Scope of Pre-Election Hearing. Disputes involving unit scope and voter eligibility, including issues of supervisory status, will now normally be litigated at the pre-election hearing and resolved by the regional director before an election is directed. The parties may, however, agree to permit disputed employees to vote subject to challenge, which would defer litigation about such disputes until after the election. The Final Rule represents a return to the Board’s procedures in place prior to the 2014 amendments.

The Final Rule notes that permitting litigation of issues of eligibility and inclusion at the pre-election hearing, and resolving those issues prior to the direction of an election, will better serve the interests of certainty and finality about the voting process. For example, failing to resolve supervisory status issues prior to an election can lead to post-election litigation where the putative supervisors engage in conduct that is objectionable when engaged in by a supervisor, but is unobjectionable when engaged in by an employee. Resolution of supervisory issues up front can provide the parties with better guidance for the remainder of the election campaign and reduce the possibility of objectionable conduct. Likewise, as the Final Rule states, “[h]aving eligibility and inclusion issues litigated and generally resolved before a direction of election will assist the parties in knowing who is eligible to vote and who speaks for management.” The Final Rule also promotes fair and accurate voting by reducing the possibility that voters will be confused by the vote-subject-to-challenge procedures. Under the new rules, employees will know whether their vote will be counted when casting their ballot and have the benefit of knowing the precise contours of the unit in which they are voting.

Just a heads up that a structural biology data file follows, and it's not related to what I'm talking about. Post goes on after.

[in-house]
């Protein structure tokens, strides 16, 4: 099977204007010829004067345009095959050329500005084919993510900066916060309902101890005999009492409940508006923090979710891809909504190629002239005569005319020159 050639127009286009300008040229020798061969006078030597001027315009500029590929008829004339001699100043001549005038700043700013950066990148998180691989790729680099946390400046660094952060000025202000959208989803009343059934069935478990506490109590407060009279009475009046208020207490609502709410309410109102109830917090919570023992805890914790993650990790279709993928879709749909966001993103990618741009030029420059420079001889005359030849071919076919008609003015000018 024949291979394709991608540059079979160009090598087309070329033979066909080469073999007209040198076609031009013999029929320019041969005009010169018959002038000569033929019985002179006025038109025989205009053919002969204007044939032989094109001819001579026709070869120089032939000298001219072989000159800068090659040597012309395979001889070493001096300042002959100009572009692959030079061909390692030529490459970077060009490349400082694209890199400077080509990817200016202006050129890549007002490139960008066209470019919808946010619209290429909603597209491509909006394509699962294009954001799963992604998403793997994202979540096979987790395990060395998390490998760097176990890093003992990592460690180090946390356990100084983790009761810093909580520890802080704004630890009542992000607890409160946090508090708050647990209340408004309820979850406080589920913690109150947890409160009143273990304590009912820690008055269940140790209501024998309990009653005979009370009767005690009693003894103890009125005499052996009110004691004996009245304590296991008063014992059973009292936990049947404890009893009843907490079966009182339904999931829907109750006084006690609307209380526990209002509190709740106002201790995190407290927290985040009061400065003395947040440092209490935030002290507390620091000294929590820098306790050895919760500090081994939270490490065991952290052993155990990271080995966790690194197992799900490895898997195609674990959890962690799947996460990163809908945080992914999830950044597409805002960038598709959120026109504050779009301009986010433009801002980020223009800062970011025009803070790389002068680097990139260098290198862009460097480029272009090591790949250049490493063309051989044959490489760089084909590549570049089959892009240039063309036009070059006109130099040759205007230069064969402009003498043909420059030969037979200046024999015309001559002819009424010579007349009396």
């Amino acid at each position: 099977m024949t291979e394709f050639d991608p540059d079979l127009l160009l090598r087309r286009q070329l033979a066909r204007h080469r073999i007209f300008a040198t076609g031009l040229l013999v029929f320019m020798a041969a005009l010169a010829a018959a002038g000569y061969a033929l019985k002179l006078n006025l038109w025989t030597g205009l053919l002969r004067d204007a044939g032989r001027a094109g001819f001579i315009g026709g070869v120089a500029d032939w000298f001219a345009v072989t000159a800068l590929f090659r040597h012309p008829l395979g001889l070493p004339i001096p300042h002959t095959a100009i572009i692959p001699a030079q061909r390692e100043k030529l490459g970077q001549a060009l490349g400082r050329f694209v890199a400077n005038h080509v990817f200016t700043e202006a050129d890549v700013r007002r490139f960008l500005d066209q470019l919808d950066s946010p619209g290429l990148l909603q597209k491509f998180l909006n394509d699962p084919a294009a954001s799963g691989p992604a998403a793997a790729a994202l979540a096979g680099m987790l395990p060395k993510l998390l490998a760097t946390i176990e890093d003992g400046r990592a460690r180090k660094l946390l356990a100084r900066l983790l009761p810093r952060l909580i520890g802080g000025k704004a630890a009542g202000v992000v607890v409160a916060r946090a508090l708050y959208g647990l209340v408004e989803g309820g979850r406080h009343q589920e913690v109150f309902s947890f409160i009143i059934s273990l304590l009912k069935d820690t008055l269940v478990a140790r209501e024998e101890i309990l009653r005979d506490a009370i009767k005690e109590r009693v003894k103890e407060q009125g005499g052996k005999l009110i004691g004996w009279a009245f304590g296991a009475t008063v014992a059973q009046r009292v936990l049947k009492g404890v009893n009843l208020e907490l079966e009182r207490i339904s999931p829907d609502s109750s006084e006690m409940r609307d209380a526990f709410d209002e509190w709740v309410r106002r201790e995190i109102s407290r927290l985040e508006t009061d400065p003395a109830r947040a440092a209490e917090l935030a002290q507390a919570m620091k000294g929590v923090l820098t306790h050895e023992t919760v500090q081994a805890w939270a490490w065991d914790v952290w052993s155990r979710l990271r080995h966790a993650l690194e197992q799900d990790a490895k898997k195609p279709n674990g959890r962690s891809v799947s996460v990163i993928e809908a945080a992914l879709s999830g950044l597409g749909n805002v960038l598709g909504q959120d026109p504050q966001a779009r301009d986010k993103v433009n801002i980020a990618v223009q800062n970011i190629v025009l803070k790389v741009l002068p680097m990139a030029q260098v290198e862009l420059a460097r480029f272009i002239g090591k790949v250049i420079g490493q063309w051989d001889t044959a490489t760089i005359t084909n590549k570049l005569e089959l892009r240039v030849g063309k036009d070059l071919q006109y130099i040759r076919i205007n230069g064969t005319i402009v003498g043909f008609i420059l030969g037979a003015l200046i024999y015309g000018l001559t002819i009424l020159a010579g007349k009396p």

Finally, the Final Rule modifies the 2014 amendments by again providing the parties the right to call, examine, and cross-examine witnesses, and to introduce factual evidence that supports the party’s positions on questions of representation and voter eligibility. Under the 2014 amendments, parties could be limited to presenting evidence through an offer of proof process that did not provide a right to present witnesses and evidence.

Post-Hearing Briefs. The right of parties to file a post-hearing brief with the regional director following pre-election hearings has been restored and extended to post-election hearings. Under the Final Rule, briefs will be due within five business days of the close of hearing; however, hearing officers may grant an extension of up to ten additional business days for good cause. The 2014 amendments had removed the right of the parties to file post-hearing briefs, providing that they would be permitted only upon “special permission of the Regional Director and within the time and addressing subjects permitted by the Regional Director.” Absent such permission, parties were limited to presenting their position via oral argument at the close of the hearing.

Election Scheduling. The Final Rule states that “[t]he regional director will continue to schedule the election for the earliest date practicable, but—absent waiver by the parties—normally will not schedule an election before the 20th business day after the date of the direction of election.” The final rule further explains that the timeline “is largely consistent with Board procedures prior to the 2014 amendments, which provided that the regional director would normally schedule an election 25 to 30 days after the issuance of the direction of election.”